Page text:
Verizon “nationwide” 5G ready for iPhone 12—don’t expect a big speed boost

By | October 13, 2020
Verizon CEO Hans Vestberg speaking on stage in front of a coverage map.
Enlarge / Verizon CEO Hans Vestberg at Apple’s iPhone 12 event.

Verizon today announced “nationwide” 5G coverage along with support for the new 5G-enabled iPhones. But for most consumers, Verizon’s 5G upgrade won’t make much of a difference.

The newly enabled 5G runs on the same spectrum bands used by Verizon for 4G, so it won’t be nearly as fast as Verizon’s millimeter-wave version of 5G. Verizon CEO Hans Vestberg said in May that 5G users on the non-millimeter-wave bands will see only a “small” upgrade at first.

“Nationwide” doesn’t mean it’s available everywhere, either. As Verizon said in its announcement today, nationwide means that Verizon 5G “is available today to more than 200 million people in 1,800 cities around the US.” That definition satisfies a standard set by the National Advertising Division, which is the advertising industry’s self-regulatory body. NAD says that, in general, “a wireless network can claim to be nationwide or coast to coast if the provider offers service in diverse regions of the country and the network covers at least 200 million people.”

The standard is over 15 years old and hasn’t been updated for increases in US population. Under the 200 million-person standard, carriers can advertise nationwide coverage if their networks reach about 60.5 percent of the country’s 330.4 million residents.

Verizon’s updated coverage map shows availability of 5G in and around many populated areas, with most of the country’s land mass still covered by 4G but not 5G:

"5G Ultra Wideband" is what Verizon calls its millimeter-wave coverage.
Enlarge / “5G Ultra Wideband” is what Verizon calls its millimeter-wave coverage.

Still, coverage of 200 million people is a big increase in scale over Verizon’s previous 5G coverage, which is limited to tiny pockets of big cities. Until now, Verizon 5G relied solely on millimeter-wave frequencies that don’t travel as far as low- and mid-band radio waves and are easily blocked by walls and other obstacles. Research firm OpenSignal recently found that users of its speed-test app were able to get a Verizon 5G signal just 0.4 percent of the time, compared to 22.5 percent for T-Mobile, 14.1 percent for Sprint, and 10.3 percent for AT&T. (Sprint is now a T-Mobile subsidiary.)

Verizon’s 5G availability percentage should go up quite a bit now thanks to its use of low-band spectrum. But Verizon’s average download speed of 27.4Mbps (as measured by OpenSignal) shouldn’t change much since the big 5G expansion is using the same spectrum as 4G.

Verizon didn’t say how fast the new 5G is

Vestberg appeared with Apple CEO Tim Cook at the iPhone 12 reveal today. Notably, he didn’t say anything about what speeds customers can expect on the nationwide 5G. He only talked about speeds available on Verizon’s millimeter-wave network, saying that it can now reach 4Gbps download speeds in ideal circumstances and 200Mbps for uploads. Verizon’s press release similarly doesn’t say what speeds the nationwide 5G will offer.

Verizon also didn’t say exactly what spectrum bands it’s using for nationwide 5G. A PCMag report today said Verizon’s new 5G is using spectrum in the 850MHz, 1700MHz, and 1900MHz bands. We asked Verizon a few questions about speeds and spectrum bands and will update this article if we get a response.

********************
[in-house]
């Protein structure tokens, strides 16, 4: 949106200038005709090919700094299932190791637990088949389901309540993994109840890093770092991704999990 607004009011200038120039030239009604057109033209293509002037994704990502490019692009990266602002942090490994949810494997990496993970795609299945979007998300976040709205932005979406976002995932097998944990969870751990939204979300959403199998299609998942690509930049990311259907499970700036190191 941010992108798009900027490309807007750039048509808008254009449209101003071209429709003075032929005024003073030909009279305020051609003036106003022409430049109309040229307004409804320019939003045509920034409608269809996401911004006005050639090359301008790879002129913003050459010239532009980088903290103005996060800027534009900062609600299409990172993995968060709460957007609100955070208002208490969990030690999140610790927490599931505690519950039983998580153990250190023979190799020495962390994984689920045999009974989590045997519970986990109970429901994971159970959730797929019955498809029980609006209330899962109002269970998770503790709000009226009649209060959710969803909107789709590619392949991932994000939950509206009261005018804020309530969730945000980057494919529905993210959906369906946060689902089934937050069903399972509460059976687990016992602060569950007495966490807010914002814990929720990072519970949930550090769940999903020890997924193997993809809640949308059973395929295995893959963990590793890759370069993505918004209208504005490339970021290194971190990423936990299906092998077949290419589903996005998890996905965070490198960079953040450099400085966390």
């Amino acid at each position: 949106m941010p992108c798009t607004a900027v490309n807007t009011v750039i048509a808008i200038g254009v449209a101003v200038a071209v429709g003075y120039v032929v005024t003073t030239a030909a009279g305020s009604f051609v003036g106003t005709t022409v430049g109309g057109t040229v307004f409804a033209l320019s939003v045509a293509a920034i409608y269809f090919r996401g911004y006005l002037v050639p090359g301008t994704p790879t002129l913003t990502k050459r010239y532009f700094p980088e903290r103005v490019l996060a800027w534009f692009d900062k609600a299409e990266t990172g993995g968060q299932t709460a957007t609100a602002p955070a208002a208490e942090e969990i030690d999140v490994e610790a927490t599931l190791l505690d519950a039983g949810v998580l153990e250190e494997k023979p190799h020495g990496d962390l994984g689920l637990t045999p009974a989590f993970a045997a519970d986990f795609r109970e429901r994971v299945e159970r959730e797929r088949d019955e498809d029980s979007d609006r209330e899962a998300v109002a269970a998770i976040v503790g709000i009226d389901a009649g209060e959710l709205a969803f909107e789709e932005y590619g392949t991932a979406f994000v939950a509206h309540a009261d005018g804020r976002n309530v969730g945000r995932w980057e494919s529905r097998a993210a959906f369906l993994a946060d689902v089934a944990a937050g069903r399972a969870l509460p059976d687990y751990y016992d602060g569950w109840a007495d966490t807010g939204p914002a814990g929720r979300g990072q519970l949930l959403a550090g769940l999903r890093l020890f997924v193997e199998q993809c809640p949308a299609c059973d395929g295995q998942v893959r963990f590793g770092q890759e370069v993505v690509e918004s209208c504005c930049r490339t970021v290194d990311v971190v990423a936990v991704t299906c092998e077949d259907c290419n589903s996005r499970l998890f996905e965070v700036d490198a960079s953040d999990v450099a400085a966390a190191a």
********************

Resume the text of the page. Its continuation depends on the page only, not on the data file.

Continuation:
“As there’s going to be no additional airwaves in use, you shouldn’t expect much better speeds than on 4G,” wrote PCMag, which has done extensive network testing. “5G shines when it has big, broad lanes to itself. On the other hand, this lets Verizon manage a transition from 4G to 5G smoothly, and it lets it light up a 5G icon on many people’s phones for marketing reasons.”

Verizon did say that it’s using Dynamic Spectrum Sharing, which “allows 5G service to run simultaneously with 4G LTE on the same spectrum band.” That’s important for making sure 5G and 4G users both have enough spectrum access.

We’ll have to wait for real-world testing to see how much of a difference the 5G upgrade makes. AT&T’s 5G was actually slower than AT&T 4G in nearly all cities recently tested by PCMag.

Verizon today also said its millimeter-wave 5G is now available in 55 cities, up from the previous 36. But again, availability is very limited even in cities that have this coverage. A few more cities will be added this year, bringing Verizon’s fastest version of 5G to “more than 60 cities” by the end of 2020.

iPhone 12 optimized for 5G

You need a phone that can support 5G to access any of the carriers’ 5G networks. Apple today said the iPhone 12 supports more 5G bands than any other smartphone, with all models connecting to both millimeter-wave and sub-6GHz spectrum. The list of specific bands supported by each model is available on Apple’s iPhone 12 specs page. Worldwide, the new iPhones support more than 100 carriers.

The new iPhones also use a “smart data mode” that shifts each phone from 5G to LTE when 5G speeds aren’t necessary. Apple said this feature saves on battery life while allowing phones to use 5G whenever the speed boost will provide a noticeable difference to the user.

Apple designed custom 5G antennas and radio components, Apple wireless VP Arun Mathias said during the event. “We analyzed our entire software stack from applications down to firmware to take advantage of 5G speeds,” Mathias said. “For example, we optimized iOS frameworks so apps can get the benefits of 5G without using more power.”